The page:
“What are you doing?” my son sometimes asked me when he came into the kitchen after he woke up. “Just looking out the window.” He joined me at the window. “Hey, “he said, “your friends are out. And look, there’s a new one. Same color as a palomino pony.” “Yes, it’s called a Siamese cat.” “Boy, they sure move! They’re in Dreams ville.” “Yes,” I say, deploring his phraseology but charmed by his eye for the graceful.
By then there was the seductive smell of coffee from the stove, the mild sizzle of bacon in the pan and the unpredictable and somehow endearing questions that children seem to like to ask early in the morning. (“What would happen if you put a piece of bubble gum the size of this house on the sun? Would it blow the biggest bubble in the universe?”)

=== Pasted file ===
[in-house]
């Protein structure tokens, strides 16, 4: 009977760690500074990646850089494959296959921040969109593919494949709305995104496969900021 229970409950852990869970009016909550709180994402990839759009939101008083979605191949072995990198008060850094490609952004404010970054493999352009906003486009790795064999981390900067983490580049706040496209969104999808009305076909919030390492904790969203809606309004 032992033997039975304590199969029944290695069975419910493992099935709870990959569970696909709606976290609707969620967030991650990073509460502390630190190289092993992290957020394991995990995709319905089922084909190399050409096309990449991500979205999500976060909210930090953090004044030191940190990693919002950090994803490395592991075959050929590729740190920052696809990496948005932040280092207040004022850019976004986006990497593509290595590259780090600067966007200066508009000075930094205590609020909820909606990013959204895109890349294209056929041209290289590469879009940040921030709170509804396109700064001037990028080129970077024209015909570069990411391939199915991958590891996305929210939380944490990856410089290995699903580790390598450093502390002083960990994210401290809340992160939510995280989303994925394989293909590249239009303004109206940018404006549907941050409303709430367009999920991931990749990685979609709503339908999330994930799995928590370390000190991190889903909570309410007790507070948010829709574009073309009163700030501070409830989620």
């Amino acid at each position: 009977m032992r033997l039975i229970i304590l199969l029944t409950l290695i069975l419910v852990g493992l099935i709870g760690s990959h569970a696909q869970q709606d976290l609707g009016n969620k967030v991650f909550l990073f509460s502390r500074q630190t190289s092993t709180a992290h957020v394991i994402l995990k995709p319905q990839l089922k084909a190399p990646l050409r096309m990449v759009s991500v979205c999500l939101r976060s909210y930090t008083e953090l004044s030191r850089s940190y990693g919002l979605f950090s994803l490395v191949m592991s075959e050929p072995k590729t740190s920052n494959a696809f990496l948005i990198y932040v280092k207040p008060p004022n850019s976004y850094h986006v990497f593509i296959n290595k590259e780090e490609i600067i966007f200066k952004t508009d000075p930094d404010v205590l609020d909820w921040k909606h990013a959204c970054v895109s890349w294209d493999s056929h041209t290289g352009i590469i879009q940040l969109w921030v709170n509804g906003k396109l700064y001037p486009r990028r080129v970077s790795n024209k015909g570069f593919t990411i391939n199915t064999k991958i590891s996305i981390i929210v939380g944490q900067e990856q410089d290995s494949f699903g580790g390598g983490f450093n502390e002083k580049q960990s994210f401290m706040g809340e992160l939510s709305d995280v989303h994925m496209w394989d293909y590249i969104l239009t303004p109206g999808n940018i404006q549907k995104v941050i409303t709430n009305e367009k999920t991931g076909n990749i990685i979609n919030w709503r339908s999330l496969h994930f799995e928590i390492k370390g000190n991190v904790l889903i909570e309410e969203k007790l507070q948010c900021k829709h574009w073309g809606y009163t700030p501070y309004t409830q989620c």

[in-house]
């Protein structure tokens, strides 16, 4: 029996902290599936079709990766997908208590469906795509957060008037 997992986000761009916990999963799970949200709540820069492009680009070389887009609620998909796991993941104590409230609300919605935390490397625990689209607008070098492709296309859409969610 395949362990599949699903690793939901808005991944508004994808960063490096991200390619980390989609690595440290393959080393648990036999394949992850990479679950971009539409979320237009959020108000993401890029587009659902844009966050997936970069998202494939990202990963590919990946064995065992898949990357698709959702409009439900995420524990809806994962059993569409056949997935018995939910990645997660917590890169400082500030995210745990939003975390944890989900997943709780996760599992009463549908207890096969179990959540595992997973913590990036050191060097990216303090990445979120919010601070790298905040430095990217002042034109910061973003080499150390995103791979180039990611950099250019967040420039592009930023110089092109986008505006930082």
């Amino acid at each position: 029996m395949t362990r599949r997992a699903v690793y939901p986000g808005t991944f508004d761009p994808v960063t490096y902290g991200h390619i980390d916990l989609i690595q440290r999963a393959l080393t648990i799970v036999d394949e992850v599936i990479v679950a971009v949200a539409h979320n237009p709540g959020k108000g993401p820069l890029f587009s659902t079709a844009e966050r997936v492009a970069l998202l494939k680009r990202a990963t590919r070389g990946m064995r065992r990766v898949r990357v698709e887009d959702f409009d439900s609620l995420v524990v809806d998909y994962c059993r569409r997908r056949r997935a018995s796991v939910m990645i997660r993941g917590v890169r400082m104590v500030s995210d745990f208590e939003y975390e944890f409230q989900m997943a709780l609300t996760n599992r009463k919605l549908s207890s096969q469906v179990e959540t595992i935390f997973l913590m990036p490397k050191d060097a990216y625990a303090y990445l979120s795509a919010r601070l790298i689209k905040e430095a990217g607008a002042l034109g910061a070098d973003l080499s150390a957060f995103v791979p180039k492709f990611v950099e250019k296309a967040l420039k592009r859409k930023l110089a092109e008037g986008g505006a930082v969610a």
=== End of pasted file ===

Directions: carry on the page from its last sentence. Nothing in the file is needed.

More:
At last there was the rapid, tooth pasty kiss as he dashed off to school, the sloppy clatter down the stairs, the slam of the front door. That’s all. But such a morning was enough to last me for the rest of the day and longer. Entirely commonplace- it must happen in many a home. Entirely delightful.
A long time ago, my mother used to say to me, whenever any situation came up that daunted or upset me, “All you have to do is use your common sense.” Now I would like to change that familiar motto slightly to say, “All you have to do is use your common senses.”